Following the thesis, you should provide a mini-outline which previews the examples you will use to support your thesis in the rest of the essay. Not only does this tell the reader what to expect in the paragraphs to come but it also gives them a clearer understanding of what the essay is about.

    Finally, designing the last sentence in this way has the added benefit of seamlessly moving the reader to the first paragraph of the body of the paper. In this way we can see that the basic introduction does not need to be much more than three or four sentences in length. If yours is much longer you might want to consider editing it down a bit!

    Here, by way of example, is an introductory paragraph to an essay in response to the following question:

    “Do we learn more from finding out that we have made mistakes or from our successful actions?”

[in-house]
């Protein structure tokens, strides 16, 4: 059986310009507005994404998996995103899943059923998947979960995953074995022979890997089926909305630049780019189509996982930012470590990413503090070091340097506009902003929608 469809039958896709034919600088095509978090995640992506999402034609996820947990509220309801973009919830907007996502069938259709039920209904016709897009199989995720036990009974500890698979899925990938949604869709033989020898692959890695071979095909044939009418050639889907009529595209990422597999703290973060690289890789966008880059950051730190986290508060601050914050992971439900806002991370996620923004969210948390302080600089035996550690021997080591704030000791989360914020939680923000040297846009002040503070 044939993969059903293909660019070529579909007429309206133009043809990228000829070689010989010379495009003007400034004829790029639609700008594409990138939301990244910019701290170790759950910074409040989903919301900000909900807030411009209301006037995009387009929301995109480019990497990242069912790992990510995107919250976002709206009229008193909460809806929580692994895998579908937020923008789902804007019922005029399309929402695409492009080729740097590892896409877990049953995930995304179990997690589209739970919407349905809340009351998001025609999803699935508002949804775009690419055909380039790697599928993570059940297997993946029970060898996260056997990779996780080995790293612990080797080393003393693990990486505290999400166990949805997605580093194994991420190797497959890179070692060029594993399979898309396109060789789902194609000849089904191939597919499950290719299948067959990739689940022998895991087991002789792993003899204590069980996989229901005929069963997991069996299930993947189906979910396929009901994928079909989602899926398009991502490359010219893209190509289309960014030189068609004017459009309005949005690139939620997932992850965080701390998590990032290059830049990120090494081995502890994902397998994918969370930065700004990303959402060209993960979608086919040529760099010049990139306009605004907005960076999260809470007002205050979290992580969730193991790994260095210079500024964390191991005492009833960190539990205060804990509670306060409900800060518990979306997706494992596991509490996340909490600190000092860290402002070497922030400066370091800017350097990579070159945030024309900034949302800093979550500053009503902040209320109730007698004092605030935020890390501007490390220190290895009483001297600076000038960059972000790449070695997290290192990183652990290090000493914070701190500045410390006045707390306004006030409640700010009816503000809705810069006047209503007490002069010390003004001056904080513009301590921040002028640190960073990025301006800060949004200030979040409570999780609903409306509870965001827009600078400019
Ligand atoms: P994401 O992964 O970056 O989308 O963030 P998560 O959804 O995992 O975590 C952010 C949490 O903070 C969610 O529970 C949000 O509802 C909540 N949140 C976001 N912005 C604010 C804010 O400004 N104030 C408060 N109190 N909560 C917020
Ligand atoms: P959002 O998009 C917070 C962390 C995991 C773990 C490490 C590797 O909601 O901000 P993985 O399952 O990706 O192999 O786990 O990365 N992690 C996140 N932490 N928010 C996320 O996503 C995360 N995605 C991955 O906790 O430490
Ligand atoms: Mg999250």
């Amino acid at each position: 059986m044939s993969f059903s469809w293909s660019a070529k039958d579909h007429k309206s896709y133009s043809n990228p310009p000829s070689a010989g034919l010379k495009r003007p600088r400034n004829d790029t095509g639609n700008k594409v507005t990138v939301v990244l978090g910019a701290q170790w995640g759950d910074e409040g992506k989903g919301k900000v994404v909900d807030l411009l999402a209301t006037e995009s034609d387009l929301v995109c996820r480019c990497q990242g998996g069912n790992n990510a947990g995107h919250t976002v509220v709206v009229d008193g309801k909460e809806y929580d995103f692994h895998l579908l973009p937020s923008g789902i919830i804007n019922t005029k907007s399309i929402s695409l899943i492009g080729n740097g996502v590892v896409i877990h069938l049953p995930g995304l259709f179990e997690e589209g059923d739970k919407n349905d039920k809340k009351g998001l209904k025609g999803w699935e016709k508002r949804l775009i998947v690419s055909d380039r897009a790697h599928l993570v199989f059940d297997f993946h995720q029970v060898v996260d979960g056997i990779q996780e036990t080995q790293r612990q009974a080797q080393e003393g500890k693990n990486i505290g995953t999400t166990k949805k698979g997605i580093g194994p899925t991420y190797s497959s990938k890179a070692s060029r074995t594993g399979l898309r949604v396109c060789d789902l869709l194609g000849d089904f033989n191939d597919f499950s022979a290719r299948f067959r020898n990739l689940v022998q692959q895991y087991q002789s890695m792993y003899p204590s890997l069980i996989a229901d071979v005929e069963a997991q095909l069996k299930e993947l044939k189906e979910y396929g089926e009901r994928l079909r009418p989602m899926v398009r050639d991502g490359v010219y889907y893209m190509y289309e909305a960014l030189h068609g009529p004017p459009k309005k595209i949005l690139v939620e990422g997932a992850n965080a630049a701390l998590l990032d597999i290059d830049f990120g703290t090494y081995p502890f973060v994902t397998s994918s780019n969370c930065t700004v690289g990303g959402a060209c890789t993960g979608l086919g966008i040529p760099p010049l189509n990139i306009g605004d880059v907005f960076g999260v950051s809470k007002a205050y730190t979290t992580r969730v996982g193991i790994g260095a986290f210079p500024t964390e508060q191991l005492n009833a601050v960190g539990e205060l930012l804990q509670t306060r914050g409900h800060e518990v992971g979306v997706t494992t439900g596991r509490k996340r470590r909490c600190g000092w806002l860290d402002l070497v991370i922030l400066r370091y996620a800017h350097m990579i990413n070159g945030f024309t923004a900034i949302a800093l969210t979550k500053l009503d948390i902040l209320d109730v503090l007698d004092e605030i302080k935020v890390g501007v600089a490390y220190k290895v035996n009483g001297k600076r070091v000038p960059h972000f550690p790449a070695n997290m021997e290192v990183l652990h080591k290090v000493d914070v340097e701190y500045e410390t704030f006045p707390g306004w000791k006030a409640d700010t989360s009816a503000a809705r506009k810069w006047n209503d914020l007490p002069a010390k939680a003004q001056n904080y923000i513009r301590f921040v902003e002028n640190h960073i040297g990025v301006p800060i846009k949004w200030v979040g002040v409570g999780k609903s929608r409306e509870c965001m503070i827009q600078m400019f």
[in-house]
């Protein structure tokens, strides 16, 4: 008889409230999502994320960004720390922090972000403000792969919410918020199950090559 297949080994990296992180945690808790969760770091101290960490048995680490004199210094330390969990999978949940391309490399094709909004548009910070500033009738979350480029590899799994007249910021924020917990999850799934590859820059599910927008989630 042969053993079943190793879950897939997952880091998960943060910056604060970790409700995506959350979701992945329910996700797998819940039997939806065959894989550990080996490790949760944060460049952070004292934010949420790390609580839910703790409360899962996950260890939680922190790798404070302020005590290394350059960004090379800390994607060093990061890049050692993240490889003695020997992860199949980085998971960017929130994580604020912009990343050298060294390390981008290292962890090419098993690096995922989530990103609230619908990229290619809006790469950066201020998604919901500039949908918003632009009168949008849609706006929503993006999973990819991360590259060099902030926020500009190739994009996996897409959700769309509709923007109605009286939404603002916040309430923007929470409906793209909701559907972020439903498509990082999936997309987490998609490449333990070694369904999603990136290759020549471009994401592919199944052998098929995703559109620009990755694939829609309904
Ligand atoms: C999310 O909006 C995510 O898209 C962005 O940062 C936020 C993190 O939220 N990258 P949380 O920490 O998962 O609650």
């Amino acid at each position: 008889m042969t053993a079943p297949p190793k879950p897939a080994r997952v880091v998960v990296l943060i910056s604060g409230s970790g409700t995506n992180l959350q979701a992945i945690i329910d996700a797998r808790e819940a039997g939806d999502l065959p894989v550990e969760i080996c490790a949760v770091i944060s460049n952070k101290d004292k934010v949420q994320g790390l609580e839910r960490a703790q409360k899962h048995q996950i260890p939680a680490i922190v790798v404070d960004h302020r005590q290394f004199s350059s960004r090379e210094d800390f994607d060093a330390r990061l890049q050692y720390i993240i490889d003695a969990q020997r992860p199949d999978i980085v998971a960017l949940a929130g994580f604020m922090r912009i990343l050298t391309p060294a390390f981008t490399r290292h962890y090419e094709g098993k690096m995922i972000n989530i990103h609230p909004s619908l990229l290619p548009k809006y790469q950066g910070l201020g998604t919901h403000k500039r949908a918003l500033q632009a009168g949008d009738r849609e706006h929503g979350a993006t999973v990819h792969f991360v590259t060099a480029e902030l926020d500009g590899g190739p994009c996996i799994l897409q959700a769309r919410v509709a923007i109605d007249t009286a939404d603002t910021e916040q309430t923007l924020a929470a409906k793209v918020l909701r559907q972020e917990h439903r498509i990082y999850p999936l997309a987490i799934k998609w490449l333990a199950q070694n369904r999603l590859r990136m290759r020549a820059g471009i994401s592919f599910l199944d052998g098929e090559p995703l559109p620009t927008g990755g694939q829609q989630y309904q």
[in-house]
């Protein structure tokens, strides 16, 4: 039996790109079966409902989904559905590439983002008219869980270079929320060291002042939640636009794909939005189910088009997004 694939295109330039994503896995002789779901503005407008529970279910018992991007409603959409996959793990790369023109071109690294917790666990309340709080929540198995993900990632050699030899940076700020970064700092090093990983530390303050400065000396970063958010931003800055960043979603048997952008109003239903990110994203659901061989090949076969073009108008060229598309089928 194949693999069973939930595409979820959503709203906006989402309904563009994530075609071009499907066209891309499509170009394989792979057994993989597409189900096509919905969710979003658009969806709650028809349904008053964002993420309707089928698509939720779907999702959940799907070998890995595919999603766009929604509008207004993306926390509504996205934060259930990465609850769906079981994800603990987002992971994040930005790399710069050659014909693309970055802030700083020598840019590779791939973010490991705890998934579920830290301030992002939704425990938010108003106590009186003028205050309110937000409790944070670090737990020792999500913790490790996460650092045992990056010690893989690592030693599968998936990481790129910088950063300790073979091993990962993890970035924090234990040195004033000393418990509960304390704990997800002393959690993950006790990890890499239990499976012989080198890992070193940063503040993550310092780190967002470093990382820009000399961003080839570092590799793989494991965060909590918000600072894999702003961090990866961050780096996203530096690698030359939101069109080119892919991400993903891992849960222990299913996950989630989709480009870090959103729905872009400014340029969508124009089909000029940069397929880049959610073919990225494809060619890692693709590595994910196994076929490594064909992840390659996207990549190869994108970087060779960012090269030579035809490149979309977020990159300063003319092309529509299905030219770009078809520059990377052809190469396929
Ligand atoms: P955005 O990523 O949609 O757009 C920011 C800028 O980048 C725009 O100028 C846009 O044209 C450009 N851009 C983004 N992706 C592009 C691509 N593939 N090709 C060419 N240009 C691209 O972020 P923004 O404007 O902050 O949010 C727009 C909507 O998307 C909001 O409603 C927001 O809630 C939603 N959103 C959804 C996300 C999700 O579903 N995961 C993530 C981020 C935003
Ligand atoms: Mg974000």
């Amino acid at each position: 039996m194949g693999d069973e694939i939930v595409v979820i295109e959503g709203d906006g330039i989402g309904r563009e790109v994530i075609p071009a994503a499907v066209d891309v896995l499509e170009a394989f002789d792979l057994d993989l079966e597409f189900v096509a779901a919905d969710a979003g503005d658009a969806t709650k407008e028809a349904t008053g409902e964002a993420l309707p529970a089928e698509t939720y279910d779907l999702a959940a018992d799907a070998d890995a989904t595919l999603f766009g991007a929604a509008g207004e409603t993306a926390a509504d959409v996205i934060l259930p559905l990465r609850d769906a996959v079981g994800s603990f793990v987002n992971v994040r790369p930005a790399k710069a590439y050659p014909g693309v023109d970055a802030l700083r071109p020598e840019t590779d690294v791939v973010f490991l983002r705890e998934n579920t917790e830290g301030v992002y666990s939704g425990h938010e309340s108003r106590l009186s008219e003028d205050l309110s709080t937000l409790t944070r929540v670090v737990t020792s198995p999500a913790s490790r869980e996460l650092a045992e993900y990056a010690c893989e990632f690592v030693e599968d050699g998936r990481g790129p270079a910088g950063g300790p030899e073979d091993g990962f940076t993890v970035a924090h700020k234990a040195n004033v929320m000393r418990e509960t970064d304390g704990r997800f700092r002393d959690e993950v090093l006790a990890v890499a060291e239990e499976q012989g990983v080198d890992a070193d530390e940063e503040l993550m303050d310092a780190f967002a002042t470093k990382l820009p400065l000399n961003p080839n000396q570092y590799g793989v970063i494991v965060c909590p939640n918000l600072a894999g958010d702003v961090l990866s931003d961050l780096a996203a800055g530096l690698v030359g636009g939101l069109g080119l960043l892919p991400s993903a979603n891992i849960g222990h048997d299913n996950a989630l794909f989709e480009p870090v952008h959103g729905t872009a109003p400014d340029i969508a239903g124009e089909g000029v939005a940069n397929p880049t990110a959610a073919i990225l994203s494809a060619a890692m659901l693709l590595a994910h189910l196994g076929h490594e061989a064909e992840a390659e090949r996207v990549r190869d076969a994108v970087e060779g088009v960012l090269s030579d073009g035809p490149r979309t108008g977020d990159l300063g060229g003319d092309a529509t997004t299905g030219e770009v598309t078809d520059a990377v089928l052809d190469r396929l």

• April 7, 2016 at 7:10 am

    An evaluation essay is basically an analysis of a topic, book, or article. It summarizes the material, and then it gives evidence for the argument. Transition sentences are important between the evidence provided. Each paragraph should have a main sentence that ties with the thesis.

  • August 29, 2016 at 12:36 am

    Essay writing can be a dance. You don t have to stay in one place and write from beginning to end. Give yourself the freedom to write as if you re circling around your topic rather than making a single, straightforward argument. Then, when you edit, you can make sure everything lines up correctly.